Thursday, July 25, 2013

Review: The Way, Way Back

If you drive deep into Eastern North Carolina, there is a small town in Bladen County named White Lake. Less than 1,000 people make it their permanent residence, but during the summer the campgrounds around the lake swell with folks who own little trailers that become their unofficial summer residences. Once the sun sets, you are liable to find more golf carts on the roads than cars, as people drive house to house looking the next keg party or pig pickin’.

These images are what first came to mind upon viewing Academy Award winning screenwriters (The Descendants) and first time directors Nat Faxon and Jim Rash’s The Way, Way Back. Set during a summer seemingly made to be 14-year-old Duncan’s personal hell, he finds himself trapped on vacation in a spot much like what I described above with his mom Pam (Toni Collette), her boyfriend (Steve Carell), and his teenage daughter. The evenings are packed with neighborhood parties and cookouts, and the days spent surrounded by teenagers he could not be less like. Every family outing becomes a journey into embarrassment for Duncan until he meets the manager of a run-down water park, Owen (Sam Rockwell), who takes the kid under his wing and somehow manages to coax him out of his introverted shell.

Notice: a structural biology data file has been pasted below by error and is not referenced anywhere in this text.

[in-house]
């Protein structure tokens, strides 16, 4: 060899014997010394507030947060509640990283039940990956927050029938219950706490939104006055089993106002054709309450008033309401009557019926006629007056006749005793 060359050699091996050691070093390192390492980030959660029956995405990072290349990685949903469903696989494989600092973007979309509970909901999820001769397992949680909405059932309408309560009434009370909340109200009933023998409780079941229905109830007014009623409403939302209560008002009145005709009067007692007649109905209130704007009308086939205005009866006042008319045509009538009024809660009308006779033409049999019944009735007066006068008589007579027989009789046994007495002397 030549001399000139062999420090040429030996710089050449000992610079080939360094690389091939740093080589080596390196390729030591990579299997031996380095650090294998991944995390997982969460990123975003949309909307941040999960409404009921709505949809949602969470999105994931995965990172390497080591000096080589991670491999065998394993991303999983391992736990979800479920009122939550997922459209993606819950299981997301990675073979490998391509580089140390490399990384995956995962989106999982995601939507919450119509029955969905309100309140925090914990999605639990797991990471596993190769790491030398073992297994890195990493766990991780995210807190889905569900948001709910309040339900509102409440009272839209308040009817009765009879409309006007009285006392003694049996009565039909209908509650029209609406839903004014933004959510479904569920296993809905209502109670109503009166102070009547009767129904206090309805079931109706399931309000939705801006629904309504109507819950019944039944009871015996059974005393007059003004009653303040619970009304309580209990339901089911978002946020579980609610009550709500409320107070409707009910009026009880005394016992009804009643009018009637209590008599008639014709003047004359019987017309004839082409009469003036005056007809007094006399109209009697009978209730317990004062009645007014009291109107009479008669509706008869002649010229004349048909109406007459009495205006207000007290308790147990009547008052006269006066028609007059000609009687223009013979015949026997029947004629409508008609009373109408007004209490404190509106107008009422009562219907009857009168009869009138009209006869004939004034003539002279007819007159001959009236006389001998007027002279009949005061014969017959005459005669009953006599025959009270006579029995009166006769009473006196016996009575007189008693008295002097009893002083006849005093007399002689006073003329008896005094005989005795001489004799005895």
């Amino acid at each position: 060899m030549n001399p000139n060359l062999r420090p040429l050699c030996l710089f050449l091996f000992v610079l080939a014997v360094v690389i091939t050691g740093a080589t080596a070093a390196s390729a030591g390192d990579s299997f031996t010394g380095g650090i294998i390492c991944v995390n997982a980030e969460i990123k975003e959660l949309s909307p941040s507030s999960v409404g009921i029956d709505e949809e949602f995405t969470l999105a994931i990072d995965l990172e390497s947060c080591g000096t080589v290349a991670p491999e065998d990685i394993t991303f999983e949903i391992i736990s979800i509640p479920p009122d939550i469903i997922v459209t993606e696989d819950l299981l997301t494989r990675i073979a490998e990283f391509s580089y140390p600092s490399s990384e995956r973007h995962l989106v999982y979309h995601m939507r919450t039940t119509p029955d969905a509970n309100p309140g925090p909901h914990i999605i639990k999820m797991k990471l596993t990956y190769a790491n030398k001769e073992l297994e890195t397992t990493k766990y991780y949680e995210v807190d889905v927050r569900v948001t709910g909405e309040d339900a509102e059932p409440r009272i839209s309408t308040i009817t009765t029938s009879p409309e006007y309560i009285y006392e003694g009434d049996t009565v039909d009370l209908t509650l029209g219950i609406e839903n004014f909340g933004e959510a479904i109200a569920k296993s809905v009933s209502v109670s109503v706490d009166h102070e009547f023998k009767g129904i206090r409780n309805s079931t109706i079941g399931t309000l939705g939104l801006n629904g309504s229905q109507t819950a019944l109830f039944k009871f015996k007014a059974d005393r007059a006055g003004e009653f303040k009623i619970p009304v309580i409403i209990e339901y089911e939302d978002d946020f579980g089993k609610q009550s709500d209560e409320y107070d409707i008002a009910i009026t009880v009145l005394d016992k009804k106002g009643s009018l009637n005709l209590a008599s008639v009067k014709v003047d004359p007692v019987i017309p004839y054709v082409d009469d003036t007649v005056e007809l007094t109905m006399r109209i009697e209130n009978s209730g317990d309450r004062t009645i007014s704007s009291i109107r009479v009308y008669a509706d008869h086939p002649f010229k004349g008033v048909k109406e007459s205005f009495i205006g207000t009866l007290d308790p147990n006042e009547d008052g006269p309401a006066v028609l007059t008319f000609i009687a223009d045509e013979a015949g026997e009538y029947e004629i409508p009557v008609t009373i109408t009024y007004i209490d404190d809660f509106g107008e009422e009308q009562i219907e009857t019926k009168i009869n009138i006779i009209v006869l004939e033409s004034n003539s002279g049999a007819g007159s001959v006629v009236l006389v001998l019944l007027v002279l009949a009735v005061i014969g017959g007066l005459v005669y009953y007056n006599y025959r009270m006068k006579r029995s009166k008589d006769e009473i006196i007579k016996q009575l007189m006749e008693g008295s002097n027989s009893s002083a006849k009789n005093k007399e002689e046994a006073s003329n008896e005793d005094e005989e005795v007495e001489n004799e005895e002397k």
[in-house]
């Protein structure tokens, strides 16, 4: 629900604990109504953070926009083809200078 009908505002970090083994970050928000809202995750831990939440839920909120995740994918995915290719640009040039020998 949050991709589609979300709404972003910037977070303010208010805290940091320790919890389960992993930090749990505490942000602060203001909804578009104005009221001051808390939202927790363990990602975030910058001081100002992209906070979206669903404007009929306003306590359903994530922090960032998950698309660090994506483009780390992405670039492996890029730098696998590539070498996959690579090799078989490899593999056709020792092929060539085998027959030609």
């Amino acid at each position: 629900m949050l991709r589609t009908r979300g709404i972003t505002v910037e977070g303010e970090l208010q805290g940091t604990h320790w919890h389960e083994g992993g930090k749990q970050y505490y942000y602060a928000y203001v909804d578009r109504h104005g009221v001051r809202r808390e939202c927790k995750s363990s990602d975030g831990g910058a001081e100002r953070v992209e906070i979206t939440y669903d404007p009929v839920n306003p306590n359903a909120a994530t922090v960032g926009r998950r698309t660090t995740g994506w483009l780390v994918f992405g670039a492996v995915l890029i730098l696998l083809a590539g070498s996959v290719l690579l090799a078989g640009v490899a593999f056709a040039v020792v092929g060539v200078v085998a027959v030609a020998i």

Many have lauded the comedy-drama since its premiere at the 2013 Sundance Film Festival, but I was nowhere near prepared for what I found when I walked into the screening a couple of weeks ago. Expecting something along the feel-good lines of a Little Miss Sunshine, perhaps even a slightly less hipster Juno, what I found instead was a heartwarming coming of age tale that invites us into a boy’s life for a short while, but long enough to watch as he develops the coping skills to make it as an adult. Anchored by a fine performance by Liam James, the young Duncan must deal with a potential stepfather who views him as an opponent for his mother’s love and a shy nature that allows girls his age to taunt him with rumors of incest. Even his only mode of escape is a pink bike that has seen better days.

Perhaps the finest work by actors in TWWB would be the duo of Collette and Allison Janney, here playing a mom incapable of making the right decision. The two actresses play their roles from exact opposites of the spectrum, with Collette all quiet and loving to those around her, and Janney searching for the inch of scenery that she has yet to chew. The two weirdly counteract each other and bring the best out of the other in each scene they appear in together.

Faxon and Rash have made quite the auspicious debut behind the camera here, as they battle the remnants of the summer shoot-em-up season for a spot near the top of the box office charts this weekend. Regardless of where the film ends up on Sunday night, I already know there is a place waiting for it on my year-end Best of 2013 list.

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